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Date of Award

Spring 2013

Document Type


Degree Name

Master of Arts (MA)


Department of History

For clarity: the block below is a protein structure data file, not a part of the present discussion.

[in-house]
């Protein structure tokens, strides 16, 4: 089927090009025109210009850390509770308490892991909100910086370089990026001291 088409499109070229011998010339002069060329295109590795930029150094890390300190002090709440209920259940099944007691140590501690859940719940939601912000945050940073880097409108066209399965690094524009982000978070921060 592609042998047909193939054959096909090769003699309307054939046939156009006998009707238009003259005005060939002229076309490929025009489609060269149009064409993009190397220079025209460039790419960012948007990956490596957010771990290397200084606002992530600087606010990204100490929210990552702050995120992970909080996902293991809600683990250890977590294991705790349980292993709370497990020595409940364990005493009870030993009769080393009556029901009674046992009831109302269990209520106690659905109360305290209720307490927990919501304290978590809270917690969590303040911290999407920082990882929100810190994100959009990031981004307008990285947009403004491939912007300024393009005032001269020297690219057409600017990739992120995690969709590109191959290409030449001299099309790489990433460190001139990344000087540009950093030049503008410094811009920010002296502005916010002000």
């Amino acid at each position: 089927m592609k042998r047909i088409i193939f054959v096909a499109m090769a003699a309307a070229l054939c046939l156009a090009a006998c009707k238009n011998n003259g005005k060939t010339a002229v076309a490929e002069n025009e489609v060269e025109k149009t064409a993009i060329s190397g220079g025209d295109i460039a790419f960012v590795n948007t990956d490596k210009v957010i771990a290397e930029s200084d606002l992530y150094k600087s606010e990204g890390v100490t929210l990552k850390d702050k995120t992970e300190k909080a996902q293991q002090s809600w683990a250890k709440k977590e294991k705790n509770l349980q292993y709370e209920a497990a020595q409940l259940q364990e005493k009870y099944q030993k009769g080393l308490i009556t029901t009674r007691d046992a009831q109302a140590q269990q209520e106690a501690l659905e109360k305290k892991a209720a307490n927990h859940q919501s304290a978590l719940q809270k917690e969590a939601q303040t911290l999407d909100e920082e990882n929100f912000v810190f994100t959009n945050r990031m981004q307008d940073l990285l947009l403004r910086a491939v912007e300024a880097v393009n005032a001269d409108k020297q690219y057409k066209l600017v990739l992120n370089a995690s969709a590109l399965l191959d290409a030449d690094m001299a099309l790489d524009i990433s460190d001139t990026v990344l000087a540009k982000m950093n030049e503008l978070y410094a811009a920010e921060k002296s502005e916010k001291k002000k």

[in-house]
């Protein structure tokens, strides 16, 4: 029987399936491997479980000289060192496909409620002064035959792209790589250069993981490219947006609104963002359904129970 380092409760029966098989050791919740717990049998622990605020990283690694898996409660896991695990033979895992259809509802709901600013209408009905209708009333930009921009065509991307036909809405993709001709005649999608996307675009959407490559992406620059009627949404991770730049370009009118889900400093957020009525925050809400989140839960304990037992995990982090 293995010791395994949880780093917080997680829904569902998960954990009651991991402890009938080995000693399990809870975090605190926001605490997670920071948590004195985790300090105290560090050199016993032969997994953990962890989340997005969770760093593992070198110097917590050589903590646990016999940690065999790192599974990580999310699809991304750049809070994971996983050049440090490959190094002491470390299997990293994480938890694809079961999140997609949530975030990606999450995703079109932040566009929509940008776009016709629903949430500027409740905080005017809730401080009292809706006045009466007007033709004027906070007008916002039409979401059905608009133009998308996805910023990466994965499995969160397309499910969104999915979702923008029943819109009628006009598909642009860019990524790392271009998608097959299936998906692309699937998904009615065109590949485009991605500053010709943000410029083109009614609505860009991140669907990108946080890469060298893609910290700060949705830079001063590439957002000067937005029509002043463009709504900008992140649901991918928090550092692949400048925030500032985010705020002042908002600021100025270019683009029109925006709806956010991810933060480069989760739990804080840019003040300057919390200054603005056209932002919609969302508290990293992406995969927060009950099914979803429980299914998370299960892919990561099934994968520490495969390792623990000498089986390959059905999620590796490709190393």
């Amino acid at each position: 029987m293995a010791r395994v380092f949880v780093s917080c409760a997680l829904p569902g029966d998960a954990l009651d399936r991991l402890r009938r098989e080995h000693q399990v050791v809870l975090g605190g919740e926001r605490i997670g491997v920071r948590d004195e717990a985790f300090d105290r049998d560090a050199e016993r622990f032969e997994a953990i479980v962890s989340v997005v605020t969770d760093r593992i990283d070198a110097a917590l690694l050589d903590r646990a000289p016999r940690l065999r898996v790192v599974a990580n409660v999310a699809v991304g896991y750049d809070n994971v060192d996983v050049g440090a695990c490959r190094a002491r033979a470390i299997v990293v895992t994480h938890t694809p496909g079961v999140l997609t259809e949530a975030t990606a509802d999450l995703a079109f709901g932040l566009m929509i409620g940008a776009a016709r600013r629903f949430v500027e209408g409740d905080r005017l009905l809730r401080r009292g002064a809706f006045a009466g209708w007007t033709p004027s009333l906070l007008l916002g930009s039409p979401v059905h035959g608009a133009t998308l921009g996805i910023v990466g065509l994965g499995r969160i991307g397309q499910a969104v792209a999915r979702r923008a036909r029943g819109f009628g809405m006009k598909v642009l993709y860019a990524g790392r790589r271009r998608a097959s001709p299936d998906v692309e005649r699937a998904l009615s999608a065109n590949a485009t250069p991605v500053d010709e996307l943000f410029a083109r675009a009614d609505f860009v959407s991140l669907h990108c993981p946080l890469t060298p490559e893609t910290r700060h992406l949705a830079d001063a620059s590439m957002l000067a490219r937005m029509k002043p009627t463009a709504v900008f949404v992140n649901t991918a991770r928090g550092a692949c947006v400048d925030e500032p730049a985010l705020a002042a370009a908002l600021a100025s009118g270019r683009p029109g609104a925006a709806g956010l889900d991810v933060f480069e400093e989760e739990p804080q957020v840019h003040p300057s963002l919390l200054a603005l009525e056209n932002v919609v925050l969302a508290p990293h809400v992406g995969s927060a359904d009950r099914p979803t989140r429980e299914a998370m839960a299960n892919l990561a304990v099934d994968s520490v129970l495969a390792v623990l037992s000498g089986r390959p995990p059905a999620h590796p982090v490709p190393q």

Growing up in a slave-holding family in South Carolina, sisters Sarah and Angelina Grimké had first hand experience of the horrors and evils of the institution of slavery. Due to a religious conversion and a strong internal moral code, both sisters chose to leave their southern home and move to Philadelphia. Once in the North, the sisters became actively engaged in the abolition movement, and served as itinerant antislavery lecturers around the New England states. As their fame grew, so did opposition against their presence in the public sphere—an arena that was traditionally male dominated. Despite harsh criticisms against their womanhood and femininity, the Grimké sisters maintained their lecture circuit and continued to speak against slaveholders and slavery. Opposition from the public—particularly the Congregational Church and Catharine Beecher—forced the sisters to defend their womanhood and justify their actions on the public platform of antislavery. This public hostility is what caused the sisters to link antislavery rhetoric with a movement for women’s rights. As the sisters were forced to develop a justification for their antislavery careers, they started to simultaneously develop a conscious political identity based on their natural rights as American citizens and human beings. This thesis traces the development of this political identity, and the journey the Grimké sisters underwent into order to create a foundation for the next generation of women’s rights activists.

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